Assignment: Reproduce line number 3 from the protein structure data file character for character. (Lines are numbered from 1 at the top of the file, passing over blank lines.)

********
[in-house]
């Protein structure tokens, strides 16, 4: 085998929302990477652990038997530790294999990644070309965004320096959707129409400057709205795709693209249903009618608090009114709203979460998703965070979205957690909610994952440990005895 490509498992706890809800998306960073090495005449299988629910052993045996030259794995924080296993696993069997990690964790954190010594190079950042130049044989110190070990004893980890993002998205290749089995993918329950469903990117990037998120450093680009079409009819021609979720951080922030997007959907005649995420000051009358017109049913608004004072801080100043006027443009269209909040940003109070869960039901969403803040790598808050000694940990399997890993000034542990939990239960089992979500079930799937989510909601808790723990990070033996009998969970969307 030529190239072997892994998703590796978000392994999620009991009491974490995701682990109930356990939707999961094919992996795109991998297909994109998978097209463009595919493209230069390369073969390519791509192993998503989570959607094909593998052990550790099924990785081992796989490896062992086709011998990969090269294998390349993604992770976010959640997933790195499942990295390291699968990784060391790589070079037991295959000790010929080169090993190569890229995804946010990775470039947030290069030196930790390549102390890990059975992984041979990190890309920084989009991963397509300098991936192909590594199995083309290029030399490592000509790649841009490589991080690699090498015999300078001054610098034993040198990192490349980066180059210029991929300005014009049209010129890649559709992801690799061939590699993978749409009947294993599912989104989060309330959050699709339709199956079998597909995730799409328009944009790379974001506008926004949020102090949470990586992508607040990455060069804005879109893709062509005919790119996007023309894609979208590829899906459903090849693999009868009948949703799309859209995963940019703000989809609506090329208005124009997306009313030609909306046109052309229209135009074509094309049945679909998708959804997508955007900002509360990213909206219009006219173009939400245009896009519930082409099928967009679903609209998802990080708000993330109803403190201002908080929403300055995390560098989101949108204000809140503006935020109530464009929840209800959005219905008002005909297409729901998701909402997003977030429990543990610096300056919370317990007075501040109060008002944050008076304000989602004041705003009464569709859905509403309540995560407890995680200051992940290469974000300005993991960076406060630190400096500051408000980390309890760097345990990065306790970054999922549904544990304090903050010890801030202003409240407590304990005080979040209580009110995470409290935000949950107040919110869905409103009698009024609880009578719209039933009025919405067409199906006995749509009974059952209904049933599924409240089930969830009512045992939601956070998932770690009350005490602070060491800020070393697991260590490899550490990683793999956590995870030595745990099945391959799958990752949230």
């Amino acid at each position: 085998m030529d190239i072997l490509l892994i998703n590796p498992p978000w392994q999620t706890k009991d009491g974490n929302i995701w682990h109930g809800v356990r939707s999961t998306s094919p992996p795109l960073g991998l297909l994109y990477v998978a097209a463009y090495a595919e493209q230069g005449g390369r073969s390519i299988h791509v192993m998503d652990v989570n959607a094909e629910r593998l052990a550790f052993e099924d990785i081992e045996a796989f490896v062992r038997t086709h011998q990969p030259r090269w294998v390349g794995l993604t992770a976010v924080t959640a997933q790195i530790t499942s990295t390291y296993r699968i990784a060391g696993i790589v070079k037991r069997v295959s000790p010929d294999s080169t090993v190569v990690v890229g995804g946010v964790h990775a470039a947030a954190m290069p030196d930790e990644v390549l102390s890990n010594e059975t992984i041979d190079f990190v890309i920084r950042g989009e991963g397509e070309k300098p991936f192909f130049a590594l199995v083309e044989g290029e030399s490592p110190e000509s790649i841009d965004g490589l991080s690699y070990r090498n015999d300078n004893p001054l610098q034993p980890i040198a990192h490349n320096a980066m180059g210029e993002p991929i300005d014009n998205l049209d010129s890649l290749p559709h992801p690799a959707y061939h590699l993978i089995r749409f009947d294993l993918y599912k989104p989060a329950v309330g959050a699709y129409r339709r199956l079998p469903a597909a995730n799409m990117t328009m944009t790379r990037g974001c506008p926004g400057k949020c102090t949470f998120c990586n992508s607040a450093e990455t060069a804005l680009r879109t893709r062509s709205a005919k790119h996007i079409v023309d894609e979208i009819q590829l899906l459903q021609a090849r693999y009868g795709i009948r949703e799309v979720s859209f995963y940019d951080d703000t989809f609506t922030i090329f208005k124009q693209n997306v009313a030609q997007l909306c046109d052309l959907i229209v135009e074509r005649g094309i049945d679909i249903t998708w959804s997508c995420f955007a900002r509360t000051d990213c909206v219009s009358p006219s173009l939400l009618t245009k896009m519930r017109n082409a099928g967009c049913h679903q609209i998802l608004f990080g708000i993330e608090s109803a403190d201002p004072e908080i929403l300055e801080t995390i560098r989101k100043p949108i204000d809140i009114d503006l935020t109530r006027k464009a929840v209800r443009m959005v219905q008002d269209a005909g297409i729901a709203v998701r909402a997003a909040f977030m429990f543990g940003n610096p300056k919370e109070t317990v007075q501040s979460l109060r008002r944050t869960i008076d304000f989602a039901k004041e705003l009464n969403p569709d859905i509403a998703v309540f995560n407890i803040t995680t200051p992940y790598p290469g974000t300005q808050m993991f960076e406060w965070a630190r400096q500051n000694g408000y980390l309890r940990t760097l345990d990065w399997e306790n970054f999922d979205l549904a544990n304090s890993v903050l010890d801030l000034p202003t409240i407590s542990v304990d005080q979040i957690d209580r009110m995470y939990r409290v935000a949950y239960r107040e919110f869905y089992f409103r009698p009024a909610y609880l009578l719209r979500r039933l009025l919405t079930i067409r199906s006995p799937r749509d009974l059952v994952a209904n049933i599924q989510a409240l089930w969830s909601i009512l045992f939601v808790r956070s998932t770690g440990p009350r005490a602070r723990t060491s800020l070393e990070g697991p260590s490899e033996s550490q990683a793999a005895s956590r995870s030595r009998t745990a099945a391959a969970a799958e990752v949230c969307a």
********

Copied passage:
């Amino acid at each position: 085998m030529d190239i072997l490509l892994i998703n590796p498992p978000w392994q999620t706890k009991d009491g974490n929302i995701w682990h109930g809800v356990r939707s999961t998306s094919p992996p795109l960073g991998l297909l994109y990477v998978a097209a463009y090495a595919e493209q230069g005449g390369r073969s390519i299988h791509v192993m998503d652990v989570n959607a094909e629910r593998l052990a550790f052993e099924d990785i081992e045996a796989f490896v062992r038997t086709h011998q990969p030259r090269w294998v390349g794995l993604t992770a976010v924080t959640a997933q790195i530790t499942s990295t390291y296993r699968i990784a060391g696993i790589v070079k037991r069997v295959s000790p010929d294999s080169t090993v190569v990690v890229g995804g946010v964790h990775a470039a947030a954190m290069p030196d930790e990644v390549l102390s890990n010594e059975t992984i041979d190079f990190v890309i920084r950042g989009e991963g397509e070309k300098p991936f192909f130049a590594l199995v083309e044989g290029e030399s490592p110190e000509s790649i841009d965004g490589l991080s690699y070990r090498n015999d300078n004893p001054l610098q034993p980890i040198a990192h490349n320096a980066m180059g210029e993002p991929i300005d014009n998205l049209d010129s890649l290749p559709h992801p690799a959707y061939h590699l993978i089995r749409f009947d294993l993918y599912k989104p989060a329950v309330g959050a699709y129409r339709r199956l079998p469903a597909a995730n799409m990117t328009m944009t790379r990037g974001c506008p926004g400057k949020c102090t949470f998120c990586n992508s607040a450093e990455t060069a804005l680009r879109t893709r062509s709205a005919k790119h996007i079409v023309d894609e979208i009819q590829l899906l459903q021609a090849r693999y009868g795709i009948r949703e799309v979720s859209f995963y940019d951080d703000t989809f609506t922030i090329f208005k124009q693209n997306v009313a030609q997007l909306c046109d052309l959907i229209v135009e074509r005649g094309i049945d679909i249903t998708w959804s997508c995420f955007a900002r509360t000051d990213c909206v219009s009358p006219s173009l939400l009618t245009k896009m519930r017109n082409a099928g967009c049913h679903q609209i998802l608004f990080g708000i993330e608090s109803a403190d201002p004072e908080i929403l300055e801080t995390i560098r989101k100043p949108i204000d809140i009114d503006l935020t109530r006027k464009a929840v209800r443009m959005v219905q008002d269209a005909g297409i729901a709203v998701r909402a997003a909040f977030m429990f543990g940003n610096p300056k919370e109070t317990v007075q501040s979460l109060r008002r944050t869960i008076d304000f989602a039901k004041e705003l009464n969403p569709d859905i509403a998703v309540f995560n407890i803040t995680t200051p992940y790598p290469g974000t300005q808050m993991f960076e406060w965070a630190r400096q500051n000694g408000y980390l309890r940990t760097l345990d990065w399997e306790n970054f999922d979205l549904a544990n304090s890993v903050l010890d801030l000034p202003t409240i407590s542990v304990d005080q979040i957690d209580r009110m995470y939990r409290v935000a949950y239960r107040e919110f869905y089992f409103r009698p009024a909610y609880l009578l719209r979500r039933l009025l919405t079930i067409r199906s006995p799937r749509d009974l059952v994952a209904n049933i599924q989510a409240l089930w969830s909601i009512l045992f939601v808790r956070s998932t770690g440990p009350r005490a602070r723990t060491s800020l070393e990070g697991p260590s490899e033996s550490q990683a793999a005895s956590r995870s030595r009998t745990a099945a391959a969970a799958e990752v949230c969307a």